“Taking risks” in the name of science? 

di Priscilla Pajdo del 27 October 2020

TORONTO - For the past ten months, a day has not passed without some sort of new, record breaking Covid-19 report. This past Sunday Ontario reached a record high of 1,042 new infections.

One could surmise that a greater number of tests performed would lead to a high positivity count. Sunday’s results were based on just under 39,000 (38,769) tests processed. Even so, that is well below the 50,000 per day target the Province expected to reach by mid-October.

If “scientists” learned anything from SARS and the “first wave”, it is that the best tools to mitigate the spread of Covid-19, are test, trace, isolate and treat. Until a proven e.ective treatment or vaccine is found and widely distributed, the cases will likely continue to climb.

All over the world, Covid-19 cases are on the rise. Italy, the first country in Europe to experience the greatest impact in the early stages, has recorded over forty thousand new infections this past weekend.

A similar phenomenon is evident in the UK. Over the weekend, the country reported more than 42,000 cases. This has researchers in London turning to a controversial technique for new studies to potentially accelerate development of a vaccine – a “human challenge’ model. Normally, in standard clinical trials, volunteers are vaccinated and monitored over several months to see if they develop a disease circulating in the community.

Now, scientists propose to infect up to 90 healthy, young volunteers (aged 18-30), with the Covid-19 virus. The focus is to identify the lowest levels of the virus needed to infect healthy participants.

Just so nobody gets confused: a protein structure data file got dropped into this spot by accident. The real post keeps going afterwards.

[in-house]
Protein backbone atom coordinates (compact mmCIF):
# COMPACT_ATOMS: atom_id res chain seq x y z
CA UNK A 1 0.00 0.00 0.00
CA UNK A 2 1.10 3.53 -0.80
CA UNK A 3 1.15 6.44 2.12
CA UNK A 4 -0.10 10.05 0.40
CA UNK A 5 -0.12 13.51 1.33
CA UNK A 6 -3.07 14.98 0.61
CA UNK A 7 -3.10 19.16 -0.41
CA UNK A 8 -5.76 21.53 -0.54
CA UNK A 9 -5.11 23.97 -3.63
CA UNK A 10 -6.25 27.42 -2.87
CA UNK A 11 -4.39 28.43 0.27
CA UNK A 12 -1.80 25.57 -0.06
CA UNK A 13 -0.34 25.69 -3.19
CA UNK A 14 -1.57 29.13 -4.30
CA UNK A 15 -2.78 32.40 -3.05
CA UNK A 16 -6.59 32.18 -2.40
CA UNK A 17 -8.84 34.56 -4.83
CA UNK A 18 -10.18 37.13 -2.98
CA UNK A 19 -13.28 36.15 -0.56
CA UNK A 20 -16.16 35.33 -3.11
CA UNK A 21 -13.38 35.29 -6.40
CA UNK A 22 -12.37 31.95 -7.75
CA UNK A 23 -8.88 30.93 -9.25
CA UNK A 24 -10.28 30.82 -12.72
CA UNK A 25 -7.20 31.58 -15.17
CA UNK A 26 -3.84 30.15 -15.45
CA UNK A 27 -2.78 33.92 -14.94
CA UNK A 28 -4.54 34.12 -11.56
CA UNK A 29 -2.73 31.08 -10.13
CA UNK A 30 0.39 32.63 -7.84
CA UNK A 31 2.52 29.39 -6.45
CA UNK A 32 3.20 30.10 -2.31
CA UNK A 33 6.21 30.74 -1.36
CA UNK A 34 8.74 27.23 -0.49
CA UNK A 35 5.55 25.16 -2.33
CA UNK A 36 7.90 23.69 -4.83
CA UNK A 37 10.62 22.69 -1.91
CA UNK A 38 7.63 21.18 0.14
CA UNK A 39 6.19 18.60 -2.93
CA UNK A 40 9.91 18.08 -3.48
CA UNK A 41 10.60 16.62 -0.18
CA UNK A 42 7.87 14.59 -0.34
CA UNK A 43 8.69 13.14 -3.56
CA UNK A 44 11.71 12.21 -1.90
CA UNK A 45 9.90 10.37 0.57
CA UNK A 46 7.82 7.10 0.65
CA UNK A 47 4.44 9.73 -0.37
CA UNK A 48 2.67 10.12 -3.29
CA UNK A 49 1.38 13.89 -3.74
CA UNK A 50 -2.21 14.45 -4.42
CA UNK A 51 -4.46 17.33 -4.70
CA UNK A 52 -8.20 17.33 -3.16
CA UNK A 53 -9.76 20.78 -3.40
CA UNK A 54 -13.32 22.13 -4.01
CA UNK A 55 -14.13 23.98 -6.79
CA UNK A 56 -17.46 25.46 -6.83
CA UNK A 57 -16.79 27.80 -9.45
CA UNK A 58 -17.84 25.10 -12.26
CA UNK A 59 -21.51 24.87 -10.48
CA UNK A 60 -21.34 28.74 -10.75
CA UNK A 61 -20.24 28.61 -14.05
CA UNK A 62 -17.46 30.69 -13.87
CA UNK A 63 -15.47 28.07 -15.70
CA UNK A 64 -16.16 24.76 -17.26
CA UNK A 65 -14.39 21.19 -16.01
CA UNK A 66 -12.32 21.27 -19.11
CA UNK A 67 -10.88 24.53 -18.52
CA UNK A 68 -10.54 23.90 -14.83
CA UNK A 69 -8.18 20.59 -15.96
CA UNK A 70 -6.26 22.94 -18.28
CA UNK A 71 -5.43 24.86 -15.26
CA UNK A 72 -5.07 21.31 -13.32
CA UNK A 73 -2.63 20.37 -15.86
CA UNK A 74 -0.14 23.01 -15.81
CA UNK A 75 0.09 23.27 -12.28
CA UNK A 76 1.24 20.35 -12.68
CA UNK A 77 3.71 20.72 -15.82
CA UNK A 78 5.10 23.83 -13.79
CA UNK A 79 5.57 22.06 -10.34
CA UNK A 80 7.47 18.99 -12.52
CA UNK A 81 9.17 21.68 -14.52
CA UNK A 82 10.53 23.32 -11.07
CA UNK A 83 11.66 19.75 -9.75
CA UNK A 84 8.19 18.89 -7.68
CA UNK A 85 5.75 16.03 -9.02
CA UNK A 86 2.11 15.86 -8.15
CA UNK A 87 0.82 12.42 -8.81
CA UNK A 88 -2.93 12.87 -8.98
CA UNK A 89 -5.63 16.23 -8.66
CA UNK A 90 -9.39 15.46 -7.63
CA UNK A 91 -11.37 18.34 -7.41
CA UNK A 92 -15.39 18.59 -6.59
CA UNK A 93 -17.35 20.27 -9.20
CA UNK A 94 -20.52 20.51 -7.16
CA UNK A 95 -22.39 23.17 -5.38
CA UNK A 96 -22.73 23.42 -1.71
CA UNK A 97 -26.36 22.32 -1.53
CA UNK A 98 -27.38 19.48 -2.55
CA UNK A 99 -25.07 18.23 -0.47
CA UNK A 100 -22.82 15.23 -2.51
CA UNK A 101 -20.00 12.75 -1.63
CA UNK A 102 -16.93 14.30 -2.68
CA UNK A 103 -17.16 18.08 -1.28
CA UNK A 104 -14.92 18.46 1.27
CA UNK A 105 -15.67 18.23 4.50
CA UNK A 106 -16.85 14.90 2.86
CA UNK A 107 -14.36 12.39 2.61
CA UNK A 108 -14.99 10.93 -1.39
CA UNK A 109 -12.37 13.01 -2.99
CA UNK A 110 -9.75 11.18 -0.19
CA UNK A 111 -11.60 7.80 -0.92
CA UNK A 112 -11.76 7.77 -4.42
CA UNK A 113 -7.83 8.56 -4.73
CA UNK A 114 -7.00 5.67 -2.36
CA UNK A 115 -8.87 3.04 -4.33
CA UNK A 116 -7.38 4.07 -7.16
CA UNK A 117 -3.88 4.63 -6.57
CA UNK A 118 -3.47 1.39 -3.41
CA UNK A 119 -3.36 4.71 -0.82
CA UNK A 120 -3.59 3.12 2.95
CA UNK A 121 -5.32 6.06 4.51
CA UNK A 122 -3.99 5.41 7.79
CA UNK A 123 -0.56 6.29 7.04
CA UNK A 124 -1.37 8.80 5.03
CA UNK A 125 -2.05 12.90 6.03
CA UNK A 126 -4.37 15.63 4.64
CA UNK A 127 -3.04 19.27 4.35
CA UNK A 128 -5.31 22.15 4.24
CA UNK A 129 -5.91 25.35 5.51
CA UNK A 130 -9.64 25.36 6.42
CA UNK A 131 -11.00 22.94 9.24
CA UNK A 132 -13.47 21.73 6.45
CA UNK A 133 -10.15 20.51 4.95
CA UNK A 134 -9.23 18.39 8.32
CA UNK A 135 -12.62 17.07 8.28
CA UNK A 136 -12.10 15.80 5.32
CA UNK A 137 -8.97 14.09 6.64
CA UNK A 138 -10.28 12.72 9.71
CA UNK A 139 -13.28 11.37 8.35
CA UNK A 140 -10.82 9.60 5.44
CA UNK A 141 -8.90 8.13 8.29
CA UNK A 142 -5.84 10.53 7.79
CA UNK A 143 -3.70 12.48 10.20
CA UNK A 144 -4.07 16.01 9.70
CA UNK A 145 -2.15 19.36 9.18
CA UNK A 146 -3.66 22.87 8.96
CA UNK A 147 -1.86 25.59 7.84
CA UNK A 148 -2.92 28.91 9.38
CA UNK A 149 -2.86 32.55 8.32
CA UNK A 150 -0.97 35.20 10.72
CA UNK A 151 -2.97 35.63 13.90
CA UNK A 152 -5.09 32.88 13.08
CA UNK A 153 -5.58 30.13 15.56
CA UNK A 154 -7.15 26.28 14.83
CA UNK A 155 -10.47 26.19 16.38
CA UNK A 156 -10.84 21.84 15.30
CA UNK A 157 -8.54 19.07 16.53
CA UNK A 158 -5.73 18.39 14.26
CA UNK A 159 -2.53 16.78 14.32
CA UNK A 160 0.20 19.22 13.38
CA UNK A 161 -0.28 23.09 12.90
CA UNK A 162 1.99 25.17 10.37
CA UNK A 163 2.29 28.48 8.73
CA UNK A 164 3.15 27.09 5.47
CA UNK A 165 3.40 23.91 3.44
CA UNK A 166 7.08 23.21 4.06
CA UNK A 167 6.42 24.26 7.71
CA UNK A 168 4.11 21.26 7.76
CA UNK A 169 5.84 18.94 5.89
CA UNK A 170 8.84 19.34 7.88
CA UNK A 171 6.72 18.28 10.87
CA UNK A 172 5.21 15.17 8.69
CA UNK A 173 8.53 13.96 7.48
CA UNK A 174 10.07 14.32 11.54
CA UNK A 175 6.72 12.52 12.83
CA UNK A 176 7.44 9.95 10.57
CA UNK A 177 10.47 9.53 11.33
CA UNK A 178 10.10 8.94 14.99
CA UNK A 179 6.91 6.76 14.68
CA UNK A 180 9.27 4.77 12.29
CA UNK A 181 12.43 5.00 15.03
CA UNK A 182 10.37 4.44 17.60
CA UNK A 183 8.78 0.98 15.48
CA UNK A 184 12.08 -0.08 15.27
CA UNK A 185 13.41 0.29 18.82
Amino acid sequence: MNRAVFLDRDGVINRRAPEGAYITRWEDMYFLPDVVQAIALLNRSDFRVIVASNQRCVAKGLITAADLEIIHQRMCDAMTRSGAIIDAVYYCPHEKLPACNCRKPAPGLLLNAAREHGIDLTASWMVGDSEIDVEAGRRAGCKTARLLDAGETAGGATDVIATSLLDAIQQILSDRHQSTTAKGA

Studies will be conducted under strict conditions in a safe and secure facility. Individuals will be monitored around the clock to examine how the virus behaves in the body. Once this first phase is completed, researchers will study closely how vaccines work in the body to stop Covid-19. Volunteers will first receive a candidate vaccine, then be intentionally exposed to the virus.

Researchers claim these studies have the potential to speed up the development of vaccines and treatments for Covid-19. The study will be delivered through partnership between London’s Royal Free Hospital, Imperial College London and the private sector. The collaboration is made possible through government funds equivalent to approximately $57.5 million CAD.

These types of studies have been used over several decades in studying other diseases such as typhoid, cholera and influenza.

However, ethical and safety questions persist. The country’s leading healthcare regulatory and research authorities will have to give their “go ahead” prior to any research. If approved by regulators and ethics committees, studies may begin January 2021 with results expected later that year in May.

Currently, there are 44 Covid-19 vaccine candidates in various stages of clinical evaluation. According to the WHO, as of October 19, ten are in phase 3, the final stage of human trials.

With vaccine development moving quickly and results expected by the end of the year or early 2021, critics wonder whether the “human challenge” studies are worth the risk. They caution against unnecessary harm.

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